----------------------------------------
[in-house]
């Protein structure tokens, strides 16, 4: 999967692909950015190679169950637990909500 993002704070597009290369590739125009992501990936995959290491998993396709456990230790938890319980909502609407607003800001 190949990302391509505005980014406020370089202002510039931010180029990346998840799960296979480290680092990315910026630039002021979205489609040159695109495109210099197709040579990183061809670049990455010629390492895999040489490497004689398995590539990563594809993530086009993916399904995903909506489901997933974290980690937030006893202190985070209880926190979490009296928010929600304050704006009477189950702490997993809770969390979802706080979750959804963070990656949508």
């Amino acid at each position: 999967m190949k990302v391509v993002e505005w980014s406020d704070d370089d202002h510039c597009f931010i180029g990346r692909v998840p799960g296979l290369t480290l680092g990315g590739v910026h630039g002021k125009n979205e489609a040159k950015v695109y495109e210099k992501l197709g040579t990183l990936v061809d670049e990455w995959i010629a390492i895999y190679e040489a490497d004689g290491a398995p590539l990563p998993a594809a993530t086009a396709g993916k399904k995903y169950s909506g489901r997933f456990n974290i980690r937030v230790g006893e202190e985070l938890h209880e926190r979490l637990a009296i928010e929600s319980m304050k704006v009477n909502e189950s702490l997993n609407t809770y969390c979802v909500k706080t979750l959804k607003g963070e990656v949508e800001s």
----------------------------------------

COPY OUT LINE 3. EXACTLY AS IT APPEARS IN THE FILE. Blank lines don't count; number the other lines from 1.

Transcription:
């Amino acid at each position: 999967m190949k990302v391509v993002e505005w980014s406020d704070d370089d202002h510039c597009f931010i180029g990346r692909v998840p799960g296979l290369t480290l680092g990315g590739v910026h630039g002021k125009n979205e489609a040159k950015v695109y495109e210099k992501l197709g040579t990183l990936v061809d670049e990455w995959i010629a390492i895999y190679e040489a490497d004689g290491a398995p590539l990563p998993a594809a993530t086009a396709g993916k399904k995903y169950s909506g489901r997933f456990n974290i980690r937030v230790g006893e202190e985070l938890h209880e926190r979490l637990a009296i928010e929600s319980m304050k704006v009477n909502e189950s702490l997993n609407t809770y969390c979802v909500k706080t979750l959804k607003g963070e990656v949508e800001s």